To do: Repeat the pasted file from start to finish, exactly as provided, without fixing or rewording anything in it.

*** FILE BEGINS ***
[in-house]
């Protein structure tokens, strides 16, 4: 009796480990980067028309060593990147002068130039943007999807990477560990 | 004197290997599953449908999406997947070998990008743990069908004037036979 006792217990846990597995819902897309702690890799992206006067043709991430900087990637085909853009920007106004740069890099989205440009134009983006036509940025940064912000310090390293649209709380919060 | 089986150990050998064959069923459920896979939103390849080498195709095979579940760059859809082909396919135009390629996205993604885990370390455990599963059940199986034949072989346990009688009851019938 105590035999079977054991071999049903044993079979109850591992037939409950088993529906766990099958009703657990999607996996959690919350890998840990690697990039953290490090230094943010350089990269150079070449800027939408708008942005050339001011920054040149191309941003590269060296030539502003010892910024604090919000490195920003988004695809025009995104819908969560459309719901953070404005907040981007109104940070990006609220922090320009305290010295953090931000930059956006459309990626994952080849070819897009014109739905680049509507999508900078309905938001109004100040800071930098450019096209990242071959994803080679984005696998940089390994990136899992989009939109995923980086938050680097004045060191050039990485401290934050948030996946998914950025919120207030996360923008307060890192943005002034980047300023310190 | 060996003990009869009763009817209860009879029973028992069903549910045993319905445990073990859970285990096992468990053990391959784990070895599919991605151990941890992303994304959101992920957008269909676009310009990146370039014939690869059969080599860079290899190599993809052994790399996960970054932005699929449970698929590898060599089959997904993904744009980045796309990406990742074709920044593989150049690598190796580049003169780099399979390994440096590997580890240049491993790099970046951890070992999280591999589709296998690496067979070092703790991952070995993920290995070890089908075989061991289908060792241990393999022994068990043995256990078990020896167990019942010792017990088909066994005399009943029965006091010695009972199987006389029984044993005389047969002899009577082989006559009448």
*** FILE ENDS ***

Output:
[in-house]
């Protein structure tokens, strides 16, 4: 009796480990980067028309060593990147002068130039943007999807990477560990 | 004197290997599953449908999406997947070998990008743990069908004037036979 006792217990846990597995819902897309702690890799992206006067043709991430900087990637085909853009920007106004740069890099989205440009134009983006036509940025940064912000310090390293649209709380919060 | 089986150990050998064959069923459920896979939103390849080498195709095979579940760059859809082909396919135009390629996205993604885990370390455990599963059940199986034949072989346990009688009851019938 105590035999079977054991071999049903044993079979109850591992037939409950088993529906766990099958009703657990999607996996959690919350890998840990690697990039953290490090230094943010350089990269150079070449800027939408708008942005050339001011920054040149191309941003590269060296030539502003010892910024604090919000490195920003988004695809025009995104819908969560459309719901953070404005907040981007109104940070990006609220922090320009305290010295953090931000930059956006459309990626994952080849070819897009014109739905680049509507999508900078309905938001109004100040800071930098450019096209990242071959994803080679984005696998940089390994990136899992989009939109995923980086938050680097004045060191050039990485401290934050948030996946998914950025919120207030996360923008307060890192943005002034980047300023310190 | 060996003990009869009763009817209860009879029973028992069903549910045993319905445990073990859970285990096992468990053990391959784990070895599919991605151990941890992303994304959101992920957008269909676009310009990146370039014939690869059969080599860079290899190599993809052994790399996960970054932005699929449970698929590898060599089959997904993904744009980045796309990406990742074709920044593989150049690598190796580049003169780099399979390994440096590997580890240049491993790099970046951890070992999280591999589709296998690496067979070092703790991952070995993920290995070890089908075989061991289908060792241990393999022994068990043995256990078990020896167990019942010792017990088909066994005399009943029965006091010695009972199987006389029984044993005389047969002899009577082989006559009448």